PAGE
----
• By the end of 2016, 30% of all Medicare provider payments will be in alternative payment models tied to how well providers care for them. By the end of 2018, the threshold increases to 50%.
  • By the end of 2016, 85% of Medicare fee-for-service (FFS) payments will be tied to quality and value. By the end of 2018, the threshold increases to 90%.
  • HHS will work to move the private sector toward similarly aggressive goals through the creation of a Health Care Payment Learning & Action Network to facilitate the partnership.

The overall goal is to move away from FFS payment only and transition to a system that links nearly all payments to quality and value. HHS maintains that such a system would stem the escalation of health care costs enabling a reinvestment of those dollars into the delivery of more coordinated, higher quality care.

In this program, faculty will discuss: the advantages/disadvantages of moving to pay for value; how to get there; whether or not it’s possible to operate with “one foot in both canoes” if you plan a gradual conversion; and how to come to terms with the fact that only a small percentage of outcomes are directly under physicians’ control.

Learning objectives:

  1. Discuss the HHS goals and their impact on Medicare and private sector payment models.
  2. Explain the advantages/disadvantages of moving from fee-for-service to pay for value.
  3. Identify ways to move your organization/practice toward pay for value.

Governing Council election results

The IPPS Assembly elected the following members to the IPPS Governing Council:

Vice Chair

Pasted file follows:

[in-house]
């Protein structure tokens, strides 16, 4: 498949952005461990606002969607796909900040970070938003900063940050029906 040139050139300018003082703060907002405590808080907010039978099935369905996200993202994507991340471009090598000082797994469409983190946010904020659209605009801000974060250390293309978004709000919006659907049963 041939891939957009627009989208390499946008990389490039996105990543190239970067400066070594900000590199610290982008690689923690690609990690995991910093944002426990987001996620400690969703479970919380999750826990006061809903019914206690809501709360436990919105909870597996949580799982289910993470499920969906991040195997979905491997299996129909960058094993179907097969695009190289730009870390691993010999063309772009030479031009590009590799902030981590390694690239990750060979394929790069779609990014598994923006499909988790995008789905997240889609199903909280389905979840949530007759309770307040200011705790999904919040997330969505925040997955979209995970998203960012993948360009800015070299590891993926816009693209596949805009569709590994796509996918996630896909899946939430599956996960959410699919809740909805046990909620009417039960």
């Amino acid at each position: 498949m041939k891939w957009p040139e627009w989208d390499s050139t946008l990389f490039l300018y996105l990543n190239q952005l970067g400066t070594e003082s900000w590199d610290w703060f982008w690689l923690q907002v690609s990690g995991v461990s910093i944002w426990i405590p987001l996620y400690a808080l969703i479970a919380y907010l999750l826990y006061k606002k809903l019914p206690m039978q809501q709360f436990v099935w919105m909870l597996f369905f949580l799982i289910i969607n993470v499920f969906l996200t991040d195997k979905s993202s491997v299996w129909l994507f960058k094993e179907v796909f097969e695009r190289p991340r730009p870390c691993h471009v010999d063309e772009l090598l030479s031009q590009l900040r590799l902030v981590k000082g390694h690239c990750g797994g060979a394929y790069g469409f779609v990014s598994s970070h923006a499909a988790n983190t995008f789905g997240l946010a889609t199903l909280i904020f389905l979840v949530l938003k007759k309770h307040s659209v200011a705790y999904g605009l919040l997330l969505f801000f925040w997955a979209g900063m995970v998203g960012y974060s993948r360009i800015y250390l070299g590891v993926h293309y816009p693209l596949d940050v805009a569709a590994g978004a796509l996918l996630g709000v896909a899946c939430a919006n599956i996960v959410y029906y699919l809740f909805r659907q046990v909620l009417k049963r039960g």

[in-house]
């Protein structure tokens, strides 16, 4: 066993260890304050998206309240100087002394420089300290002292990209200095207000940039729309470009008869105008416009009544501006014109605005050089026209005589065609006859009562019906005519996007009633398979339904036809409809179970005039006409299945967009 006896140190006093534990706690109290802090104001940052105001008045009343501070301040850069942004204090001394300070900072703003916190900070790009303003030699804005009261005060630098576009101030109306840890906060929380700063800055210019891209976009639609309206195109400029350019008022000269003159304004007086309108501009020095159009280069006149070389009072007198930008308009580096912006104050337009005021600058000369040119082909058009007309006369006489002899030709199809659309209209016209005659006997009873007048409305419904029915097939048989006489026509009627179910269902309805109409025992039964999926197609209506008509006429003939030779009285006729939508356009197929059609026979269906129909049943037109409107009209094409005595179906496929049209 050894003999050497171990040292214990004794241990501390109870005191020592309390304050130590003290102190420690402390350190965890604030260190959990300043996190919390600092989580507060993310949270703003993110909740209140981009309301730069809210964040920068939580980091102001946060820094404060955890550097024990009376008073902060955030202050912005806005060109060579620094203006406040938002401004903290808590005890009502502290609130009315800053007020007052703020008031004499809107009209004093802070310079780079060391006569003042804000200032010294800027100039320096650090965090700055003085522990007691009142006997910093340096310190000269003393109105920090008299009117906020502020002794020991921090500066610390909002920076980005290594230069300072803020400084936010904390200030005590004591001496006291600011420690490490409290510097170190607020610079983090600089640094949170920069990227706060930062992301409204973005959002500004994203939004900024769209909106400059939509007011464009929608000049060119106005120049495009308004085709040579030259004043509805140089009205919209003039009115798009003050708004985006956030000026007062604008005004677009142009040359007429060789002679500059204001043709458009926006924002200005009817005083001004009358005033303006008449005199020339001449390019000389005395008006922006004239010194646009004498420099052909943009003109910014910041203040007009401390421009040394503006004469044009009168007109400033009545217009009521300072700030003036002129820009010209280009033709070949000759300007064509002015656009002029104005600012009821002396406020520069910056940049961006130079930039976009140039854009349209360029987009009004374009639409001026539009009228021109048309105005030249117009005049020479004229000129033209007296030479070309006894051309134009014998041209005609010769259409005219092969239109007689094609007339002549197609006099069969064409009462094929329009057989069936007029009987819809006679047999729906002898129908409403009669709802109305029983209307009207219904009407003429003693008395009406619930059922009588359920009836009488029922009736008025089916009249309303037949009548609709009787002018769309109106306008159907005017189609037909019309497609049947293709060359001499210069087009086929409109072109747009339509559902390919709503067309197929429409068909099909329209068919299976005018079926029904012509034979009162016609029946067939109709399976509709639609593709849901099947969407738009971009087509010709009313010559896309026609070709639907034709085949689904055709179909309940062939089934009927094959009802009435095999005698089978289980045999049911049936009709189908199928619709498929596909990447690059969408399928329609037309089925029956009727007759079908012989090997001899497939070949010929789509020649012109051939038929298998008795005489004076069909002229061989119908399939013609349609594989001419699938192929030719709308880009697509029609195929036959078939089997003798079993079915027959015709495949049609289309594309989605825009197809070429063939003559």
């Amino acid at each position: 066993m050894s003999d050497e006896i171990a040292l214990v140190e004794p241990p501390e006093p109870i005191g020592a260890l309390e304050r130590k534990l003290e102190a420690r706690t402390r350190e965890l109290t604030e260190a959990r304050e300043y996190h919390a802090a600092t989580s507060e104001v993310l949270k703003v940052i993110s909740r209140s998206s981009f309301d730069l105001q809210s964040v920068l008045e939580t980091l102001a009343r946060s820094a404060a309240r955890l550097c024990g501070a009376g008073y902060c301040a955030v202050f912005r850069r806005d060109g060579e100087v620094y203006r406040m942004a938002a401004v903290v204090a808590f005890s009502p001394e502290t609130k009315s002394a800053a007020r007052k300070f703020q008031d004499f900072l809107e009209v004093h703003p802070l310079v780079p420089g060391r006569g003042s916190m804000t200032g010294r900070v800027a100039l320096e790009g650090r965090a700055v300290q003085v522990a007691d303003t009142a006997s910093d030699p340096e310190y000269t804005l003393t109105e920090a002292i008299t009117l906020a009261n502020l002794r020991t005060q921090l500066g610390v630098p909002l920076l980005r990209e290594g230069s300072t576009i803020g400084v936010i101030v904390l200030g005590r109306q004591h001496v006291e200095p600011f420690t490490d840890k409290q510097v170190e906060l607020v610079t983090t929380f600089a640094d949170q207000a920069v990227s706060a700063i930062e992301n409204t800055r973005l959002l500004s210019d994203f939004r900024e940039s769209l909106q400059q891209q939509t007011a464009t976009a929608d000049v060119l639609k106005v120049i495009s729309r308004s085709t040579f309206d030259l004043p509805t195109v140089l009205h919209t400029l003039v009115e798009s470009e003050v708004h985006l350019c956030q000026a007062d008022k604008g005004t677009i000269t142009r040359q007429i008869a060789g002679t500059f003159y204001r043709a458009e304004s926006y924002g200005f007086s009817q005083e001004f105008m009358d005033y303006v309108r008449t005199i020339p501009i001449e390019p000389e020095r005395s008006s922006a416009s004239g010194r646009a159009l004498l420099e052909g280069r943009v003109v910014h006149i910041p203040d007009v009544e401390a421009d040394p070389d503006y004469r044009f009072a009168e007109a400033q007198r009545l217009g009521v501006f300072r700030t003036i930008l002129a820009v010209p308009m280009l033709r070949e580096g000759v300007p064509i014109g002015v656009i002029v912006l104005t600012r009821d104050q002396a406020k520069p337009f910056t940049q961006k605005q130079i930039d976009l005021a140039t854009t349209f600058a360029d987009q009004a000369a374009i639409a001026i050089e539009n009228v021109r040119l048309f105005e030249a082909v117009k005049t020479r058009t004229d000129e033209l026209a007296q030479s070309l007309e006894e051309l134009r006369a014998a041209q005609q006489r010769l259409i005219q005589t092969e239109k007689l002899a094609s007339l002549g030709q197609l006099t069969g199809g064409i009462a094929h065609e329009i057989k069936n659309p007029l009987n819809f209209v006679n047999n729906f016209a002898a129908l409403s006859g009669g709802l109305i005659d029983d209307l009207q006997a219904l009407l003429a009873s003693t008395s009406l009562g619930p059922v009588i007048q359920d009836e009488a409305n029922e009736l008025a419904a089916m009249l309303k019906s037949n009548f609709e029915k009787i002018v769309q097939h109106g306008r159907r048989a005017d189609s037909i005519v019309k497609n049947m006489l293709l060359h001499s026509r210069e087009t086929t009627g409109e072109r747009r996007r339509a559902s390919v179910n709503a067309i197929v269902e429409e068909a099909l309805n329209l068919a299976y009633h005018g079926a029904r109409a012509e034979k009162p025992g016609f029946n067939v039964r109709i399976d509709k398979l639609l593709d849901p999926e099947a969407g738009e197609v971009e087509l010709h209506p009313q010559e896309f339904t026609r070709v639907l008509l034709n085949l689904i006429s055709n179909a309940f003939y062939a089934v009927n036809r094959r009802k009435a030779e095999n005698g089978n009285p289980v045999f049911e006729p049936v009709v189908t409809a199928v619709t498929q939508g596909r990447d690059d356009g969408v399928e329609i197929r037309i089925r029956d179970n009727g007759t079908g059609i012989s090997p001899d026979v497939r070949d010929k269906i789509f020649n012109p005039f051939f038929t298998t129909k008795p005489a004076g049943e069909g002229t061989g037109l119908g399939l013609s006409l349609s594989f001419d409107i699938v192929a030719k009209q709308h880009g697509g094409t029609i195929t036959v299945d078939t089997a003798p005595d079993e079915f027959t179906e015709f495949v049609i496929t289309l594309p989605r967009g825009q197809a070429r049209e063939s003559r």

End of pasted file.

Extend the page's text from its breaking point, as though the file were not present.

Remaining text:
Peter Rutherford, MD
Chief Executive Officer
Confluence Health (Wash.)

Large practice representative
John Popovich, Jr., MD
President and Chief Executive Officer, Henry Ford Hospital
Executive Vice President and Chief Medical Officer, Henry Ford Health 
System (Mich.)

Small practice representative
Vacant

Member-at-Large
Barbara Spivak, MD
President and Board Chair
Mount Auburn Cambridge Independent Practice Association (Mass.)

Delegate
Susan Pike, MD
Director, Division of Plastic and Reconstructive Surgery
Baylor/Scott & White (Texas)

Alternate Delegate
Michael Glenn, MD
Chief Medical Officer
Virginia Mason Medical Center (Wash.)

Additionally, Thomas Eppes, Jr., MD, Founding Partner and Board Member, Central Virginia Family Physicians (Va.), assumed the position of Chair, David Bronson, MD, Senior Public Policy and External Affairs Advisor, Cleveland Clinic (Ohio), assumed the position of Immediate Past Chair, and Ronald Kirkland, MDPast Chairman of the Board, The Jackson Clinic (Tenn.), maintained the position of Member-at-Large.

Become an IPPS representative

Although all AMA members are invited to attend IPPS meetings, only certified IPPS representatives may fully participate (e.g., submit resolutions, make motions, vote).

To serve as an official representative for your organization, please complete the certification form. Contact Carrie Waller at carrie.waller@ama-assn.org or (312)464-4546 with any questions.